|The Life of King Henry the Eighth|
| Henry VIII
| Act 1, Scene 4
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Hautboys. A small table under a state for CARDINAL WOLSEY, a longer table for the guests. Then enter ANNE and divers other Ladies and Gentlemen as guests, at one door; at another door, enter GUILDFORDGUILDFORD
Ladies, a general welcome from his graceChamberlain
Salutes ye all; this night he dedicates
To fair content and you: none here, he hopes,
In all this noble bevy, has brought with her
One care abroad; he would have all as merry
As, first, good company, good wine, good welcome,
Can make good people. O, my lord, you're tardy:
Enter Chamberlain, SANDS, and LOVELLThe very thought of this fair company
Clapp'd wings to me.
You are young, Sir Harry Guildford.SANDS
Sir Thomas Lovell, had the cardinalLOVELL
But half my lay thoughts in him, some of these
Should find a running banquet ere they rested,
I think would better please 'em: by my life,
They are a sweet society of fair ones.
O, that your lordship were but now confessorSANDS
To one or two of these!
I would I were;LOVELL
They should find easy penance.
Faith, how easy?SANDS
As easy as a down-bed would afford it.Chamberlain
Sweet ladies, will it please you sit? Sir Harry,SANDS
Place you that side; I'll take the charge of this:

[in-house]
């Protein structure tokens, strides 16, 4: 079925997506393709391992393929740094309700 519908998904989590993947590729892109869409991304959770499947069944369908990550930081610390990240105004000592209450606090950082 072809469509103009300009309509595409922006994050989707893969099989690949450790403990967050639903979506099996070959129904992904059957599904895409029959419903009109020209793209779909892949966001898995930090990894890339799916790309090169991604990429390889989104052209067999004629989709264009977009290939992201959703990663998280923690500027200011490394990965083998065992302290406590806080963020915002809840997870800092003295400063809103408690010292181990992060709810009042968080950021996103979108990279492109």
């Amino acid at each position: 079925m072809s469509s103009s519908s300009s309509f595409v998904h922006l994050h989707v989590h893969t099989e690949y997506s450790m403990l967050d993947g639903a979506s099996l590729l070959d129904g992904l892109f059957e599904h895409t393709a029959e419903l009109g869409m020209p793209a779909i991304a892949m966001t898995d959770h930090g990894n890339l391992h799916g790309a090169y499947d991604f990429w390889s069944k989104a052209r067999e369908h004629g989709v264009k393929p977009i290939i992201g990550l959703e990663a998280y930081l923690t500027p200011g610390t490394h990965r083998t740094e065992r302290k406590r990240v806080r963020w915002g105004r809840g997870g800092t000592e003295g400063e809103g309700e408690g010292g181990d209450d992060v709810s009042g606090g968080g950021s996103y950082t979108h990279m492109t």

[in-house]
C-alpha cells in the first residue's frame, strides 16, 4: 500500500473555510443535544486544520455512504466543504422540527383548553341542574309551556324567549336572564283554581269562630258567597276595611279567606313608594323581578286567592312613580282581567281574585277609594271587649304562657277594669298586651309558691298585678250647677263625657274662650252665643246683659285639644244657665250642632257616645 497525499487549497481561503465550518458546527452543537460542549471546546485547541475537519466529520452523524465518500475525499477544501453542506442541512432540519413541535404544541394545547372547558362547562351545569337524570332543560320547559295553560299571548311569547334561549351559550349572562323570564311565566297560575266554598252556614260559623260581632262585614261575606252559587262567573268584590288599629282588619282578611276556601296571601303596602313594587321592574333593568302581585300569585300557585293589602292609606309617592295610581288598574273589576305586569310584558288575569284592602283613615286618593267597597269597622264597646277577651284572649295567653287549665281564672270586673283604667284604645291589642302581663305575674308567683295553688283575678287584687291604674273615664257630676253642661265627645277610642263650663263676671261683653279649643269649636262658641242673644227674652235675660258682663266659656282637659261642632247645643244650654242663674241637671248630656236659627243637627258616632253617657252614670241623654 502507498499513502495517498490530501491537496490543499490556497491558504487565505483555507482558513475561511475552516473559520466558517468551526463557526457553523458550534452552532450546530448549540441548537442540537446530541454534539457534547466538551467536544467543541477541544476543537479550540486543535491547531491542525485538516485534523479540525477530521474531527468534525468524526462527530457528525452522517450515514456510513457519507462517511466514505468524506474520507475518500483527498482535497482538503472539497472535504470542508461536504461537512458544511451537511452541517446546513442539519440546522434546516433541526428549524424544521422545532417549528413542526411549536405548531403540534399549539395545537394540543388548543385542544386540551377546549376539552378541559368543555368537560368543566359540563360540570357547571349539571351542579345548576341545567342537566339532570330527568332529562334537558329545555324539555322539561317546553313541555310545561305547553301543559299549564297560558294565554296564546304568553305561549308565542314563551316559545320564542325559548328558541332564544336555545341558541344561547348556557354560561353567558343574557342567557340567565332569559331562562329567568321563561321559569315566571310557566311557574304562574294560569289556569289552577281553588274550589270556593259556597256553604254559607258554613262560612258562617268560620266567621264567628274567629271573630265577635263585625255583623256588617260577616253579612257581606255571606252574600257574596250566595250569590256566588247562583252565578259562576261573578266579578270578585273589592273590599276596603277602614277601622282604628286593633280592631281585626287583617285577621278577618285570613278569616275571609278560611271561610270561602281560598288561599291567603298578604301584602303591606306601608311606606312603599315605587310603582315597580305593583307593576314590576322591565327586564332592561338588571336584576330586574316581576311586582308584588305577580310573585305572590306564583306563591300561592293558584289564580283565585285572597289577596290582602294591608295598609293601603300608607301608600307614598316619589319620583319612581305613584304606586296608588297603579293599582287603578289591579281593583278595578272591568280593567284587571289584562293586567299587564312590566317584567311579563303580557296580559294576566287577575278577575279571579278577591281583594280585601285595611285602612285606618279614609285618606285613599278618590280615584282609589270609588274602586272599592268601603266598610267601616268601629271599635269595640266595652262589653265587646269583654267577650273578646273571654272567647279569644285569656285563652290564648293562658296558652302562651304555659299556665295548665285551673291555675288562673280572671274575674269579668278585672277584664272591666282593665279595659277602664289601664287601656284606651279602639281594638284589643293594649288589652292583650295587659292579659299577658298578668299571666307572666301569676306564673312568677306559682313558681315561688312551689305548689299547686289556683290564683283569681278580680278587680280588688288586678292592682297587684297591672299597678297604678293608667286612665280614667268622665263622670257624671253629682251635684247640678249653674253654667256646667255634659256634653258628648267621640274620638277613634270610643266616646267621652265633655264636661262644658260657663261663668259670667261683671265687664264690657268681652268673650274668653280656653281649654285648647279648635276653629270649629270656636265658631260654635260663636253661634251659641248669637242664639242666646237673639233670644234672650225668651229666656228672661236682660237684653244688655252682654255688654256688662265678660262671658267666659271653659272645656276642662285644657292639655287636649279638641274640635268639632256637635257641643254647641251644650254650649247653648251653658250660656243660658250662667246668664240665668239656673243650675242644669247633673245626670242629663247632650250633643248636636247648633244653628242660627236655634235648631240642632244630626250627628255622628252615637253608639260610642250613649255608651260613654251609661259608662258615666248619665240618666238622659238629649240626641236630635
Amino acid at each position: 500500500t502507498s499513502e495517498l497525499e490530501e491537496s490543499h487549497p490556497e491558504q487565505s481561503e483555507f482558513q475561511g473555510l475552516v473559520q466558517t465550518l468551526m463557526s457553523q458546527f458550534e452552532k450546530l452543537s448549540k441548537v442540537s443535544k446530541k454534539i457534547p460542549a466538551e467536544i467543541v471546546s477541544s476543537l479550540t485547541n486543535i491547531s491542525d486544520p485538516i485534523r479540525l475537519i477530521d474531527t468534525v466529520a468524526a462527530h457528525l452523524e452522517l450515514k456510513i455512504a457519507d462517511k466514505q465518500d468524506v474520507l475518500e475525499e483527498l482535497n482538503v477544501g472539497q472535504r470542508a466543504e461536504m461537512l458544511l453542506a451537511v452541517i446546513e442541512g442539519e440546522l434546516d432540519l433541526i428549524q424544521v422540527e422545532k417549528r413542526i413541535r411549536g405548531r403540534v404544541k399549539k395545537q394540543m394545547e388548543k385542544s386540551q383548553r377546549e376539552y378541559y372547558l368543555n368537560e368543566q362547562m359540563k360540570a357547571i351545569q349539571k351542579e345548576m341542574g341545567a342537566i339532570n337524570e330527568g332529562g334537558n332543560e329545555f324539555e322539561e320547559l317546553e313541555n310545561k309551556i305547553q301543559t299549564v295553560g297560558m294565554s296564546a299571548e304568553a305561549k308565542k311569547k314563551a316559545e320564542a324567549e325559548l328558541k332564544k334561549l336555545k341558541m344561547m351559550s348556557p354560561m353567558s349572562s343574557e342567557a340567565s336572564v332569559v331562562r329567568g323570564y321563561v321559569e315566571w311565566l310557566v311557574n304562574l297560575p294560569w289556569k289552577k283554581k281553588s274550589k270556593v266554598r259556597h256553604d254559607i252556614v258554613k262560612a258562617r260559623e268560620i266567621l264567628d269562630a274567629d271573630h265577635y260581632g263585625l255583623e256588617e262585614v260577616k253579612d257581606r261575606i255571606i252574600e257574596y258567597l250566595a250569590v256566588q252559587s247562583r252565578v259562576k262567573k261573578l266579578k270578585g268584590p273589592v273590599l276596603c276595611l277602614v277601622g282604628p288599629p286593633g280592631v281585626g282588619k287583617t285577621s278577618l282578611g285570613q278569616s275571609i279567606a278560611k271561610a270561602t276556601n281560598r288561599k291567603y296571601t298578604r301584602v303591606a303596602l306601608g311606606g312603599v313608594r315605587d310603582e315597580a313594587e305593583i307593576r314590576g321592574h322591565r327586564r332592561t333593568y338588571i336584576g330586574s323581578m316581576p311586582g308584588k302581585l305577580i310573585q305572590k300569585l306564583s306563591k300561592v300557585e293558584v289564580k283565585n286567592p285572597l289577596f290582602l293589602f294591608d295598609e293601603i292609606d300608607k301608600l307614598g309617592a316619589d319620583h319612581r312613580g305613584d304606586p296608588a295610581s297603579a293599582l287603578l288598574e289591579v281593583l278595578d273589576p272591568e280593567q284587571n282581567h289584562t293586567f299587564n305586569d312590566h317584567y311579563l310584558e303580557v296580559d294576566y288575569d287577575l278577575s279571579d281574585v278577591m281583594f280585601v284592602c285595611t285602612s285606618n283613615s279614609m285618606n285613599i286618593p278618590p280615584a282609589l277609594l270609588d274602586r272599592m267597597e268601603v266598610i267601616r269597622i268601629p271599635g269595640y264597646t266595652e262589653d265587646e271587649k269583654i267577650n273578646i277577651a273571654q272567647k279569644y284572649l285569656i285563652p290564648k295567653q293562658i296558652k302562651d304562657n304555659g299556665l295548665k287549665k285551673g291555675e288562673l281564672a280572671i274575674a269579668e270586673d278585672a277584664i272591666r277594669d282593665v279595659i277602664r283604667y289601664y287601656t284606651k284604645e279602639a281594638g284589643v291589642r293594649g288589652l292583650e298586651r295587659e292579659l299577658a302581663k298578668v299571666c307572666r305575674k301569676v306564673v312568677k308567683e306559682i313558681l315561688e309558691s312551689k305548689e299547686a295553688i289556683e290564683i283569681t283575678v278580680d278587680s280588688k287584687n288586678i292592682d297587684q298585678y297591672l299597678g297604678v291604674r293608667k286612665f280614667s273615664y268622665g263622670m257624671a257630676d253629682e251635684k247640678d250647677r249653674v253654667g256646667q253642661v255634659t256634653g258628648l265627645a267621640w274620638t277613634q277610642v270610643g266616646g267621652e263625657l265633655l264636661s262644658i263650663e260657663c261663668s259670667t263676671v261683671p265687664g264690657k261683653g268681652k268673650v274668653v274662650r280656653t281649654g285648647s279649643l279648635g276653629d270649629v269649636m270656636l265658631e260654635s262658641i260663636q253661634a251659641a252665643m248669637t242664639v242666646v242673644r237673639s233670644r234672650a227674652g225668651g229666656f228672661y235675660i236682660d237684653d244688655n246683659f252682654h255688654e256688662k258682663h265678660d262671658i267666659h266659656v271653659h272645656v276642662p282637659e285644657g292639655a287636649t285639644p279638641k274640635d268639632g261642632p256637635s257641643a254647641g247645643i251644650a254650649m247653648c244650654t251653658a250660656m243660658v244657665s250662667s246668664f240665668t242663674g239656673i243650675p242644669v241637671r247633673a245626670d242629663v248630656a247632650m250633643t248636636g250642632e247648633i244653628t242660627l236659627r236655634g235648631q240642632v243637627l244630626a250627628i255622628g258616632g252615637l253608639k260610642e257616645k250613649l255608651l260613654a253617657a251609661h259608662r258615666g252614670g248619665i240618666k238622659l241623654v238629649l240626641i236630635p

His grace is entering. Nay, you must not freeze;
Two women placed together makes cold weather:
My Lord Sands, you are one will keep 'em waking;
Pray, sit between these ladies.
By my faith,ANNE
And thank your lordship. By your leave, sweet ladies:
If I chance to talk a little wild, forgive me;
I had it from my father.
Was he mad, sir?SANDS
O, very mad, exceeding mad, in love too:Chamberlain
But he would bite none; just as I do now,
He would kiss you twenty with a breath.
Well said, my lord.SANDS
So, now you're fairly seated. Gentlemen,
The penance lies on you, if these fair ladies
Pass away frowning.
For my little cure,CARDINAL WOLSEY
Let me alone.
Hautboys. Enter CARDINAL WOLSEY, and takes his state
You're welcome, my fair guests: that noble lady,SANDS
Or gentleman, that is not freely merry,
Is not my friend: this, to confirm my welcome;
And to you all, good health.
Your grace is noble:CARDINAL WOLSEY
Let me have such a bowl may hold my thanks,
And save me so much talking.
My Lord Sands,SANDS
I am beholding to you: cheer your neighbours.
Ladies, you are not merry: gentlemen,
Whose fault is this?
The red wine first must riseANNE
In their fair cheeks, my lord; then we shall have 'em
Talk us to silence.
You are a merry gamester,SANDS
My Lord Sands.
Yes, if I make my play.ANNE
Here's to your ladyship: and pledge it, madam,
For 'tis to such a thing,--
You cannot show me.SANDS
I told your grace they would talk anon.CARDINAL WOLSEY
Drum and trumpet, chambers discharged
Look out there, some of ye.CARDINAL WOLSEY
What warlike voice,Chamberlain
And to what end is this? Nay, ladies, fear not;
By all the laws of war you're privileged.
How now! what is't?Servant
A noble troop of strangers;CARDINAL WOLSEY
For so they seem: they've left their barge and landed;